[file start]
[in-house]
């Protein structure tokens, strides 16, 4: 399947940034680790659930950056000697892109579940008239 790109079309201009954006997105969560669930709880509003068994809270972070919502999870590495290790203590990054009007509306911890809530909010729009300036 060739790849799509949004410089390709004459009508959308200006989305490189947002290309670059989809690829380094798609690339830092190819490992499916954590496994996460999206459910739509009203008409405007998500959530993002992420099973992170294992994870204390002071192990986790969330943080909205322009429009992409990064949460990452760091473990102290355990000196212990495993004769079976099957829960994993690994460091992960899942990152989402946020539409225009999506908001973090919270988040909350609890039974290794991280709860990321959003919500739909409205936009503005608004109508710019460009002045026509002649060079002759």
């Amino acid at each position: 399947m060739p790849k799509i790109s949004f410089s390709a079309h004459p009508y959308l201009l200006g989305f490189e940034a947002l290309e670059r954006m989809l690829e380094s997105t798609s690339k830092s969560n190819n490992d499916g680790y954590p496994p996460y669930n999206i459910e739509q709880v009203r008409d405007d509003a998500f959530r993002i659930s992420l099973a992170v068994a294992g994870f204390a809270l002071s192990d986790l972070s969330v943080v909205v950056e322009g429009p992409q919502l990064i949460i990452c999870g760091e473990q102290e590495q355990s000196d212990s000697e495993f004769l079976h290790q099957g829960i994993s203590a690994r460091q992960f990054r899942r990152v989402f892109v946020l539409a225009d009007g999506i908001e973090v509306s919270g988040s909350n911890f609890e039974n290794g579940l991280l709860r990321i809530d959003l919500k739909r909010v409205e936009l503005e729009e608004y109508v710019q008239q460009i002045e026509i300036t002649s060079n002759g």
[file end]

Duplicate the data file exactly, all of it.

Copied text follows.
[in-house]
């Protein structure tokens, strides 16, 4: 399947940034680790659930950056000697892109579940008239 790109079309201009954006997105969560669930709880509003068994809270972070919502999870590495290790203590990054009007509306911890809530909010729009300036 060739790849799509949004410089390709004459009508959308200006989305490189947002290309670059989809690829380094798609690339830092190819490992499916954590496994996460999206459910739509009203008409405007998500959530993002992420099973992170294992994870204390002071192990986790969330943080909205322009429009992409990064949460990452760091473990102290355990000196212990495993004769079976099957829960994993690994460091992960899942990152989402946020539409225009999506908001973090919270988040909350609890039974290794991280709860990321959003919500739909409205936009503005608004109508710019460009002045026509002649060079002759």
């Amino acid at each position: 399947m060739p790849k799509i790109s949004f410089s390709a079309h004459p009508y959308l201009l200006g989305f490189e940034a947002l290309e670059r954006m989809l690829e380094s997105t798609s690339k830092s969560n190819n490992d499916g680790y954590p496994p996460y669930n999206i459910e739509q709880v009203r008409d405007d509003a998500f959530r993002i659930s992420l099973a992170v068994a294992g994870f204390a809270l002071s192990d986790l972070s969330v943080v909205v950056e322009g429009p992409q919502l990064i949460i990452c999870g760091e473990q102290e590495q355990s000196d212990s000697e495993f004769l079976h290790q099957g829960i994993s203590a690994r460091q992960f990054r899942r990152v989402f892109v946020l539409a225009d009007g999506i908001e973090v509306s919270g988040s909350n911890f609890e039974n290794g579940l991280l709860r990321i809530d959003l919500k739909r909010v409205e936009l503005e729009e608004y109508v710019q008239q460009i002045e026509i300036t002649s060079n002759g």